Gray was also asked during the contest about her views on legalizing marijuana and replied that she supported it for medical uses.

After she was crowned, Gray told reporters the question was “definitely relevant” and “an active topic,” in an apparent reference to the war on drugs in the Philippines that has killed thousands of Filipinos and caused international alarm.

President Duterte raised even more controversy when he recently joked that he smoked marijuana to deal with his busy schedule of meetings with other Asian leaders at a regional summit.

Presidential spokesman Salvador Panelo said her win would put the country on the world map for “beauty and elegance.”

“In her success, Miss Philippines has shown to the world that women in our country have the ability to turn dreams into reality through passion, diligence, determination and hard work,” he said. The Philippines previously won Miss Universe titles in 2015, 1973 and 1969.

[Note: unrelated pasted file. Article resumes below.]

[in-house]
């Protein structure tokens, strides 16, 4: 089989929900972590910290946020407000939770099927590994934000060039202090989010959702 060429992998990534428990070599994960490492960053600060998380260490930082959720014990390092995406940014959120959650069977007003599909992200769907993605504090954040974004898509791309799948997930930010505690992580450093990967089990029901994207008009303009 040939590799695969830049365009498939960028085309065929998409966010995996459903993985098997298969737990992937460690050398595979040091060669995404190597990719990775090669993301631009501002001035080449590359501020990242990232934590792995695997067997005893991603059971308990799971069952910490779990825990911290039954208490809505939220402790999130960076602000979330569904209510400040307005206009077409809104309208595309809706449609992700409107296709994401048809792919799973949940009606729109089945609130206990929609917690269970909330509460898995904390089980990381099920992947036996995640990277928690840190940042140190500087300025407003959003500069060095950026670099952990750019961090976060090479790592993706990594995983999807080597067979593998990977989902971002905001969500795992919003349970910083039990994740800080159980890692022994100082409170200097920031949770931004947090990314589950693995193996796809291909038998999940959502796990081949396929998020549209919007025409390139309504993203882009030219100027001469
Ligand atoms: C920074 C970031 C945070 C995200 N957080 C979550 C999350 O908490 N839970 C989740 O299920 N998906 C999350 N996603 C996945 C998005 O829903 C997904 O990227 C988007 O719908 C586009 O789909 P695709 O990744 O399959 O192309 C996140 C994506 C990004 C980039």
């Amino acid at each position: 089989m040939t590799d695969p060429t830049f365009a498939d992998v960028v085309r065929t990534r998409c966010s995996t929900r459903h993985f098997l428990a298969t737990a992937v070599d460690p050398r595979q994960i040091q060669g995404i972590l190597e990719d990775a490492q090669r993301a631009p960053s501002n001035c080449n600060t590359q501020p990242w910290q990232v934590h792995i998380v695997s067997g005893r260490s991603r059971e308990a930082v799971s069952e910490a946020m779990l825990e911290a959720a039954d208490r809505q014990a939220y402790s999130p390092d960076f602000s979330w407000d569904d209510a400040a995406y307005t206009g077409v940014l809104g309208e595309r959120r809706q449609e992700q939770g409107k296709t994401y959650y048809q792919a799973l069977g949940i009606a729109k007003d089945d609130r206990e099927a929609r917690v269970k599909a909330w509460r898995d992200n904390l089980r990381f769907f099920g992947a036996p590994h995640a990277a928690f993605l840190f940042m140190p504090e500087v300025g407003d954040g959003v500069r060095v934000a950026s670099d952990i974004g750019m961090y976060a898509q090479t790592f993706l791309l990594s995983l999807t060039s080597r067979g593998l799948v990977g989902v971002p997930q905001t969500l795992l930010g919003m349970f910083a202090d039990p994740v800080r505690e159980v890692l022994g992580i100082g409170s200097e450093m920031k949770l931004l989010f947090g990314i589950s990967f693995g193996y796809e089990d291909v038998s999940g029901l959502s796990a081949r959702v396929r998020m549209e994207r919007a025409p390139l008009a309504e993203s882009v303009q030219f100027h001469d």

In the Philippines, pageants are a popular attraction, and Filipinos watching the televised contest cheered wildly and jumped for joy when she was declared the winner.

Celebrations were especially buoyant in Oas town in Albay, from which Gray’s Filipina mother hails.

Gray’s father is Australian, and she was born and grew up in Cairns, Australia. She studied at the Berklee College of Music in Boston in the United States.

One of the few controversies of this year’s contest involved Miss United States, Sarah Rose Summers, who seemed to mock contestants from Cambodia and Vietnam over their English language skills. Summers apologized.